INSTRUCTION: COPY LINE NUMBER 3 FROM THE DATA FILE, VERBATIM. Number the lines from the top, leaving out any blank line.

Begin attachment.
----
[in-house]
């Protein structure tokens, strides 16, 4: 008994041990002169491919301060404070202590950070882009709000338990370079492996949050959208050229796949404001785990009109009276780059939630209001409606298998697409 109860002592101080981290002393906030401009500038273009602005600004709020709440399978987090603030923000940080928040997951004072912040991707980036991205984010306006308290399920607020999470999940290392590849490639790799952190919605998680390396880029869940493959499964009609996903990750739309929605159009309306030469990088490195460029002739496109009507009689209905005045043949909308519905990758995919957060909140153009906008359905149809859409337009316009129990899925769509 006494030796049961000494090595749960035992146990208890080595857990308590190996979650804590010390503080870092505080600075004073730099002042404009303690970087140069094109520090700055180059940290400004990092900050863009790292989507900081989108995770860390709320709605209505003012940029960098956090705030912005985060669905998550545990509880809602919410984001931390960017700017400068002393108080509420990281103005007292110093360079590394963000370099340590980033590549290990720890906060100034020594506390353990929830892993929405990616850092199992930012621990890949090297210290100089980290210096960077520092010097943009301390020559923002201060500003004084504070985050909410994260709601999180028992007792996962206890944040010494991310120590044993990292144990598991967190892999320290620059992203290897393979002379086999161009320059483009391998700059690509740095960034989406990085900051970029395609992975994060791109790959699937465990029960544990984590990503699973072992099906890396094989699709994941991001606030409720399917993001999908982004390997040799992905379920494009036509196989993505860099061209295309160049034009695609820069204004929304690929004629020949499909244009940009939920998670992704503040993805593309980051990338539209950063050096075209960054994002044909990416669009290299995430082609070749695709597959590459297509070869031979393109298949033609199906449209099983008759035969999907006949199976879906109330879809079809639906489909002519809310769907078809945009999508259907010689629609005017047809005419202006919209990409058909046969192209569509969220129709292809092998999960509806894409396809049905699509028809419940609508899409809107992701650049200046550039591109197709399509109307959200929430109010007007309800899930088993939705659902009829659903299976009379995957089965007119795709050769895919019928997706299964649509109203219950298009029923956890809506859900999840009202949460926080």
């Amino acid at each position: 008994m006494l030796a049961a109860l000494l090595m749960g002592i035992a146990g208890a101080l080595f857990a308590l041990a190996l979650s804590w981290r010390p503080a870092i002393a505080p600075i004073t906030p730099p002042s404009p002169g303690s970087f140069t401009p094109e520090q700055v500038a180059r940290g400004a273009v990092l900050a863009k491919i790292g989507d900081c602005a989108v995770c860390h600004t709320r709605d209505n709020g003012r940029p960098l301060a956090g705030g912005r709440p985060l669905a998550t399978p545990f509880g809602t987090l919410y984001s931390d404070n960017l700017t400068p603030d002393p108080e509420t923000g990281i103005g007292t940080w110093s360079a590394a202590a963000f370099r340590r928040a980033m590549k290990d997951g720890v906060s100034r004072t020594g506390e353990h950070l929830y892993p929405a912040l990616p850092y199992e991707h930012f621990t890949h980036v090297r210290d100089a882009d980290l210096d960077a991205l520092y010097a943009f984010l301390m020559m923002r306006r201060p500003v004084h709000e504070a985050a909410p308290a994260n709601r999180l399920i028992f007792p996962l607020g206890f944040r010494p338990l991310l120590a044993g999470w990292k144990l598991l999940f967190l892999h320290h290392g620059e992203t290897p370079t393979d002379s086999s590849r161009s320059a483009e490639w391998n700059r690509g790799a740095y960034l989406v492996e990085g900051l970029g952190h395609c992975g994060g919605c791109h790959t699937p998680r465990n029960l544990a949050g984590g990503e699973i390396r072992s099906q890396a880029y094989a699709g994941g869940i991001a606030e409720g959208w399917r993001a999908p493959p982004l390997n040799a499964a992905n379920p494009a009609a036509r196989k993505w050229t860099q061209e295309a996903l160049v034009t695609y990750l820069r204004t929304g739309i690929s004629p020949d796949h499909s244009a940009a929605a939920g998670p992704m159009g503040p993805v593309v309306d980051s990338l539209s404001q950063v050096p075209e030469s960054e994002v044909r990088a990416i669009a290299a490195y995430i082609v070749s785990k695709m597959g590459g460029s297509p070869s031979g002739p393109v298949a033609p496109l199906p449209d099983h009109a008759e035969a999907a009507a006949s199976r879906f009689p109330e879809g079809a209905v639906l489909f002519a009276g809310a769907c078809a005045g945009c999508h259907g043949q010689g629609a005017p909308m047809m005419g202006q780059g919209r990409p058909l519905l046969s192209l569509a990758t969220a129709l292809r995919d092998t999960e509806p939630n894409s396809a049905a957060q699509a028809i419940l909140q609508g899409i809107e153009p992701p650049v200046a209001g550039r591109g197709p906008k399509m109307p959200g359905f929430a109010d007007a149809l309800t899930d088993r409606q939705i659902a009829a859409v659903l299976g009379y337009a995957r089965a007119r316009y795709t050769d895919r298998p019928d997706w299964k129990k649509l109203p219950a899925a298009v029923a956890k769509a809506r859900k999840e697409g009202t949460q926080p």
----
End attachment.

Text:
């Amino acid at each position: 008994m006494l030796a049961a109860l000494l090595m749960g002592i035992a146990g208890a101080l080595f857990a308590l041990a190996l979650s804590w981290r010390p503080a870092i002393a505080p600075i004073t906030p730099p002042s404009p002169g303690s970087f140069t401009p094109e520090q700055v500038a180059r940290g400004a273009v990092l900050a863009k491919i790292g989507d900081c602005a989108v995770c860390h600004t709320r709605d209505n709020g003012r940029p960098l301060a956090g705030g912005r709440p985060l669905a998550t399978p545990f509880g809602t987090l919410y984001s931390d404070n960017l700017t400068p603030d002393p108080e509420t923000g990281i103005g007292t940080w110093s360079a590394a202590a963000f370099r340590r928040a980033m590549k290990d997951g720890v906060s100034r004072t020594g506390e353990h950070l929830y892993p929405a912040l990616p850092y199992e991707h930012f621990t890949h980036v090297r210290d100089a882009d980290l210096d960077a991205l520092y010097a943009f984010l301390m020559m923002r306006r201060p500003v004084h709000e504070a985050a909410p308290a994260n709601r999180l399920i028992f007792p996962l607020g206890f944040r010494p338990l991310l120590a044993g999470w990292k144990l598991l999940f967190l892999h320290h290392g620059e992203t290897p370079t393979d002379s086999s590849r161009s320059a483009e490639w391998n700059r690509g790799a740095y960034l989406v492996e990085g900051l970029g952190h395609c992975g994060g919605c791109h790959t699937p998680r465990n029960l544990a949050g984590g990503e699973i390396r072992s099906q890396a880029y094989a699709g994941g869940i991001a606030e409720g959208w399917r993001a999908p493959p982004l390997n040799a499964a992905n379920p494009a009609a036509r196989k993505w050229t860099q061209e295309a996903l160049v034009t695609y990750l820069r204004t929304g739309i690929s004629p020949d796949h499909s244009a940009a929605a939920g998670p992704m159009g503040p993805v593309v309306d980051s990338l539209s404001q950063v050096p075209e030469s960054e994002v044909r990088a990416i669009a290299a490195y995430i082609v070749s785990k695709m597959g590459g460029s297509p070869s031979g002739p393109v298949a033609p496109l199906p449209d099983h009109a008759e035969a999907a009507a006949s199976r879906f009689p109330e879809g079809a209905v639906l489909f002519a009276g809310a769907c078809a005045g945009c999508h259907g043949q010689g629609a005017p909308m047809m005419g202006q780059g919209r990409p058909l519905l046969s192209l569509a990758t969220a129709l292809r995919d092998t999960e509806p939630n894409s396809a049905a957060q699509a028809i419940l909140q609508g899409i809107e153009p992701p650049v200046a209001g550039r591109g197709p906008k399509m109307p959200g359905f929430a109010d007007a149809l309800t899930d088993r409606q939705i659902a009829a859409v659903l299976g009379y337009a995957r089965a007119r316009y795709t050769d895919r298998p019928d997706w299964k129990k649509l109203p219950a899925a298009v029923a956890k769509a809506r859900k999840e697409g009202t949460q926080p």